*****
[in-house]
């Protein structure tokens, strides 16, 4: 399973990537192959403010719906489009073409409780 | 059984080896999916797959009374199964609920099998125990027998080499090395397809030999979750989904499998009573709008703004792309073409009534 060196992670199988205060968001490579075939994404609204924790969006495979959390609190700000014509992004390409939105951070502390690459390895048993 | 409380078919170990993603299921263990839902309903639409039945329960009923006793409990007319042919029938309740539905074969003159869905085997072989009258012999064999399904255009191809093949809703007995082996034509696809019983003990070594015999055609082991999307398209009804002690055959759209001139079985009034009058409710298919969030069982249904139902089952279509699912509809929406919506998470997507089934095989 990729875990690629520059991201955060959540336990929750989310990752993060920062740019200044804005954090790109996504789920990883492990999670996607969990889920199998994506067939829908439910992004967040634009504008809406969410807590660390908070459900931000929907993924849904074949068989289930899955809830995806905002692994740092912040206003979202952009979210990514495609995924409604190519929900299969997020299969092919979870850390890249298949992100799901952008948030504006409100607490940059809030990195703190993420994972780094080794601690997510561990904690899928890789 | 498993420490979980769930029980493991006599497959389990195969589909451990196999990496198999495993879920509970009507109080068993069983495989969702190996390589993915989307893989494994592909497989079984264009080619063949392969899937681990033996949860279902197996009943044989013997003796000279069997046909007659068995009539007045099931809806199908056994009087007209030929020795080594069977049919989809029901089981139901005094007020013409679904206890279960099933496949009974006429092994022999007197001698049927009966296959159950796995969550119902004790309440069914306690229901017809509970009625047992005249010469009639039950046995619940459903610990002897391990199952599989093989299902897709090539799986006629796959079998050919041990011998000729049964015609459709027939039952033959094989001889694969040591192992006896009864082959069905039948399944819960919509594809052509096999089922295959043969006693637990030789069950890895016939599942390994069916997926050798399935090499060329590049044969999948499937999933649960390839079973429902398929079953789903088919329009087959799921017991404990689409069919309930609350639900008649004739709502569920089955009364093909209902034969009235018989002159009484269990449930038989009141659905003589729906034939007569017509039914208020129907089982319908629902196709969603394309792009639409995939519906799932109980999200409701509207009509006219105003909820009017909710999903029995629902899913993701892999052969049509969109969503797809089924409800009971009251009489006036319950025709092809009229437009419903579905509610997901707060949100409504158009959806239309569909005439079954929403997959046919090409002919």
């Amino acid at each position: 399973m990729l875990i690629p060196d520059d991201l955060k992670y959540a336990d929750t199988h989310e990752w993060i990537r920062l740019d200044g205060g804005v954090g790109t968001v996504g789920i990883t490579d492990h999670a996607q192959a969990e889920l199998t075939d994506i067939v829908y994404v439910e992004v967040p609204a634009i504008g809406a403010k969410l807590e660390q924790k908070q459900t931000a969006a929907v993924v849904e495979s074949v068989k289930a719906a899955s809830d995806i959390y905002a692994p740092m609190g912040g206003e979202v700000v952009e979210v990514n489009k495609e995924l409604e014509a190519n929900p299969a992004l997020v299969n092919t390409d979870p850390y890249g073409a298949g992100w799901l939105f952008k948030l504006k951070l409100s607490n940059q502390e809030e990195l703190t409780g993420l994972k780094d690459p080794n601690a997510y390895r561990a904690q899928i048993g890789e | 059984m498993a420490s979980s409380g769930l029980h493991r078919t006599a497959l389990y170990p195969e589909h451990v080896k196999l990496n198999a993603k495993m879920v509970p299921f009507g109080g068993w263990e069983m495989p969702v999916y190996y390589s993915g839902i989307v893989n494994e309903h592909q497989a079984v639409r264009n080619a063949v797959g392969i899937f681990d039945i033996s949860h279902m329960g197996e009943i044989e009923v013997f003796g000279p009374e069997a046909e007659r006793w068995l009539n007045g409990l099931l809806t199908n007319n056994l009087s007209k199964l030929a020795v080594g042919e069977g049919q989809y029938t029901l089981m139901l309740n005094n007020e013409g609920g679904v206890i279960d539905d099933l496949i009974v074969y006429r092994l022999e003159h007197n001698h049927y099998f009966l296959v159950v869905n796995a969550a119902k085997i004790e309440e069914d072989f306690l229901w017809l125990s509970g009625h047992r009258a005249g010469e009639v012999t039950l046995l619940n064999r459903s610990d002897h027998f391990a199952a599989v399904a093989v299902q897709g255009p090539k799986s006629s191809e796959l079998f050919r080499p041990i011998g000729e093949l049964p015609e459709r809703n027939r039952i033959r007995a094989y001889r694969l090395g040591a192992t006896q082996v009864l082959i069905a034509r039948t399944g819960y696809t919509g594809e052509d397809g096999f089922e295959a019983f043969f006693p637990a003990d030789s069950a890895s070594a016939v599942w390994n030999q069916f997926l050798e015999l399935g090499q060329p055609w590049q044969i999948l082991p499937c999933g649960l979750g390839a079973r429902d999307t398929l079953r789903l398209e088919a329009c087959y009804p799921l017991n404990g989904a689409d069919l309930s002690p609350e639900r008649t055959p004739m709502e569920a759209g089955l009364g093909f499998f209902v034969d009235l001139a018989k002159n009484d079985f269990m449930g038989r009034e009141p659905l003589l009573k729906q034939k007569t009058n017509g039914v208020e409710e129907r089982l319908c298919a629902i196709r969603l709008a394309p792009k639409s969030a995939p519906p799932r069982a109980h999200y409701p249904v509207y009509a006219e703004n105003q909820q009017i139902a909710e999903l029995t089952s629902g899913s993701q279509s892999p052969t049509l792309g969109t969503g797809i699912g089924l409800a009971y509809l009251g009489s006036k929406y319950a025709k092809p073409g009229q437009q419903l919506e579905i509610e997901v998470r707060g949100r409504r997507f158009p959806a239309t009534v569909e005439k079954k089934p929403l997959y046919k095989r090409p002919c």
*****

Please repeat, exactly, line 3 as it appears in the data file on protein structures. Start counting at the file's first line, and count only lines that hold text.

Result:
């Amino acid at each position: 399973m990729l875990i690629p060196d520059d991201l955060k992670y959540a336990d929750t199988h989310e990752w993060i990537r920062l740019d200044g205060g804005v954090g790109t968001v996504g789920i990883t490579d492990h999670a996607q192959a969990e889920l199998t075939d994506i067939v829908y994404v439910e992004v967040p609204a634009i504008g809406a403010k969410l807590e660390q924790k908070q459900t931000a969006a929907v993924v849904e495979s074949v068989k289930a719906a899955s809830d995806i959390y905002a692994p740092m609190g912040g206003e979202v700000v952009e979210v990514n489009k495609e995924l409604e014509a190519n929900p299969a992004l997020v299969n092919t390409d979870p850390y890249g073409a298949g992100w799901l939105f952008k948030l504006k951070l409100s607490n940059q502390e809030e990195l703190t409780g993420l994972k780094d690459p080794n601690a997510y390895r561990a904690q899928i048993g890789e | 059984m498993a420490s979980s409380g769930l029980h493991r078919t006599a497959l389990y170990p195969e589909h451990v080896k196999l990496n198999a993603k495993m879920v509970p299921f009507g109080g068993w263990e069983m495989p969702v999916y190996y390589s993915g839902i989307v893989n494994e309903h592909q497989a079984v639409r264009n080619a063949v797959g392969i899937f681990d039945i033996s949860h279902m329960g197996e009943i044989e009923v013997f003796g000279p009374e069997a046909e007659r006793w068995l009539n007045g409990l099931l809806t199908n007319n056994l009087s007209k199964l030929a020795v080594g042919e069977g049919q989809y029938t029901l089981m139901l309740n005094n007020e013409g609920g679904v206890i279960d539905d099933l496949i009974v074969y006429r092994l022999e003159h007197n001698h049927y099998f009966l296959v159950v869905n796995a969550a119902k085997i004790e309440e069914d072989f306690l229901w017809l125990s509970g009625h047992r009258a005249g010469e009639v012999t039950l046995l619940n064999r459903s610990d002897h027998f391990a199952a599989v399904a093989v299902q897709g255009p090539k799986s006629s191809e796959l079998f050919r080499p041990i011998g000729e093949l049964p015609e459709r809703n027939r039952i033959r007995a094989y001889r694969l090395g040591a192992t006896q082996v009864l082959i069905a034509r039948t399944g819960y696809t919509g594809e052509d397809g096999f089922e295959a019983f043969f006693p637990a003990d030789s069950a890895s070594a016939v599942w390994n030999q069916f997926l050798e015999l399935g090499q060329p055609w590049q044969i999948l082991p499937c999933g649960l979750g390839a079973r429902d999307t398929l079953r789903l398209e088919a329009c087959y009804p799921l017991n404990g989904a689409d069919l309930s002690p609350e639900r008649t055959p004739m709502e569920a759209g089955l009364g093909f499998f209902v034969d009235l001139a018989k002159n009484d079985f269990m449930g038989r009034e009141p659905l003589l009573k729906q034939k007569t009058n017509g039914v208020e409710e129907r089982l319908c298919a629902i196709r969603l709008a394309p792009k639409s969030a995939p519906p799932r069982a109980h999200y409701p249904v509207y009509a006219e703004n105003q909820q009017i139902a909710e999903l029995t089952s629902g899913s993701q279509s892999p052969t049509l792309g969109t969503g797809i699912g089924l409800a009971y509809l009251g009489s006036k929406y319950a025709k092809p073409g009229q437009q419903l919506e579905i509610e997901v998470r707060g949100r409504r997507f158009p959806a239309t009534v569909e005439k079954k089934p929403l997959y046919k095989r090409p002919c």